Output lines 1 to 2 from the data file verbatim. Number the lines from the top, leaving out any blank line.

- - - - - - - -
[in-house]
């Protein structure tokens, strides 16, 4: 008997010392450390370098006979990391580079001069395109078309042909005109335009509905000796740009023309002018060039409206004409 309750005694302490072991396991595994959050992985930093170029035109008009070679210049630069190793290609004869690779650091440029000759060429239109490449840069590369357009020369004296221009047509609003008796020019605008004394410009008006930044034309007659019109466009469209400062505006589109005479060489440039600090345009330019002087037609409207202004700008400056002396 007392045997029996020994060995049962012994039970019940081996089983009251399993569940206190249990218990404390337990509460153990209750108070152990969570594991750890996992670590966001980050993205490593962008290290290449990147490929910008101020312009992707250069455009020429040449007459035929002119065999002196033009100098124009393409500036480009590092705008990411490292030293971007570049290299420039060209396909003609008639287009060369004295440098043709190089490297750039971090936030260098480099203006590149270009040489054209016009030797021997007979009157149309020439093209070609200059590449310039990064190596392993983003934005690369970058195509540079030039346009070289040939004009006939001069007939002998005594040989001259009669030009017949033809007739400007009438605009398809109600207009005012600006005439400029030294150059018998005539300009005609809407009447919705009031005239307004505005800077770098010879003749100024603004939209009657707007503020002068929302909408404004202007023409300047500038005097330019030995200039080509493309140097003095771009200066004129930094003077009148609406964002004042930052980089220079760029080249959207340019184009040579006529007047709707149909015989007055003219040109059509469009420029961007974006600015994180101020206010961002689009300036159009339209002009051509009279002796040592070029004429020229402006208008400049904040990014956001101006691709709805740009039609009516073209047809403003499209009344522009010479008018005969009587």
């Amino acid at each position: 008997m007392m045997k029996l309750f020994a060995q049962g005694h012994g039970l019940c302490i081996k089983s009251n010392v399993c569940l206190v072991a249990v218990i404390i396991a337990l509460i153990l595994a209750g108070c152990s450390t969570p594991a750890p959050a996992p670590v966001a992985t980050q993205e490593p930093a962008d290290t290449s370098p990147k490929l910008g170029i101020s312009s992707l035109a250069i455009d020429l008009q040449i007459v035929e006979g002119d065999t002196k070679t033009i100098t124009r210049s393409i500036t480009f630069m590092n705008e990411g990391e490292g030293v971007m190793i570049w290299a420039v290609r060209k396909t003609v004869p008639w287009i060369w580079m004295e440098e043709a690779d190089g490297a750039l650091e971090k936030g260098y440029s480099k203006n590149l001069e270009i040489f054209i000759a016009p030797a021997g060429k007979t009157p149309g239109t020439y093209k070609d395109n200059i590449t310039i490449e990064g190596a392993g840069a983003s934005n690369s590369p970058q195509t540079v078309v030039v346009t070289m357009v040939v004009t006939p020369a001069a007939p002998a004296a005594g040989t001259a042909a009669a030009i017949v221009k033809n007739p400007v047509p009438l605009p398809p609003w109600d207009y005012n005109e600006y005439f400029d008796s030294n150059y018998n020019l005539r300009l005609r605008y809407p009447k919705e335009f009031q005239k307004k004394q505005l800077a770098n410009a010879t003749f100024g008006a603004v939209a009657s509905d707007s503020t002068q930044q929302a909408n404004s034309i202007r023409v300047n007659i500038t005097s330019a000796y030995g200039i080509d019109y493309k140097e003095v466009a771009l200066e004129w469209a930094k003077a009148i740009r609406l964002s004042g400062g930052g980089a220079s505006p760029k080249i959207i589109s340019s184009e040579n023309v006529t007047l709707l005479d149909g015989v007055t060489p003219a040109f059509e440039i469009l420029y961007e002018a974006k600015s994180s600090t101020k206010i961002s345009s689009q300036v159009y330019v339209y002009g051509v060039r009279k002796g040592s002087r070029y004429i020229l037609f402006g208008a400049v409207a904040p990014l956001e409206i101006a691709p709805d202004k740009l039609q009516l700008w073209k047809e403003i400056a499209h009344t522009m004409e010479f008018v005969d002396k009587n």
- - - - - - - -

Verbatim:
[in-house]
């Protein structure tokens, strides 16, 4: 008997010392450390370098006979990391580079001069395109078309042909005109335009509905000796740009023309002018060039409206004409 309750005694302490072991396991595994959050992985930093170029035109008009070679210049630069190793290609004869690779650091440029000759060429239109490449840069590369357009020369004296221009047509609003008796020019605008004394410009008006930044034309007659019109466009469209400062505006589109005479060489440039600090345009330019002087037609409207202004700008400056002396 007392045997029996020994060995049962012994039970019940081996089983009251399993569940206190249990218990404390337990509460153990209750108070152990969570594991750890996992670590966001980050993205490593962008290290290449990147490929910008101020312009992707250069455009020429040449007459035929002119065999002196033009100098124009393409500036480009590092705008990411490292030293971007570049290299420039060209396909003609008639287009060369004295440098043709190089490297750039971090936030260098480099203006590149270009040489054209016009030797021997007979009157149309020439093209070609200059590449310039990064190596392993983003934005690369970058195509540079030039346009070289040939004009006939001069007939002998005594040989001259009669030009017949033809007739400007009438605009398809109600207009005012600006005439400029030294150059018998005539300009005609809407009447919705009031005239307004505005800077770098010879003749100024603004939209009657707007503020002068929302909408404004202007023409300047500038005097330019030995200039080509493309140097003095771009200066004129930094003077009148609406964002004042930052980089220079760029080249959207340019184009040579006529007047709707149909015989007055003219040109059509469009420029961007974006600015994180101020206010961002689009300036159009339209002009051509009279002796040592070029004429020229402006208008400049904040990014956001101006691709709805740009039609009516073209047809403003499209009344522009010479008018005969009587």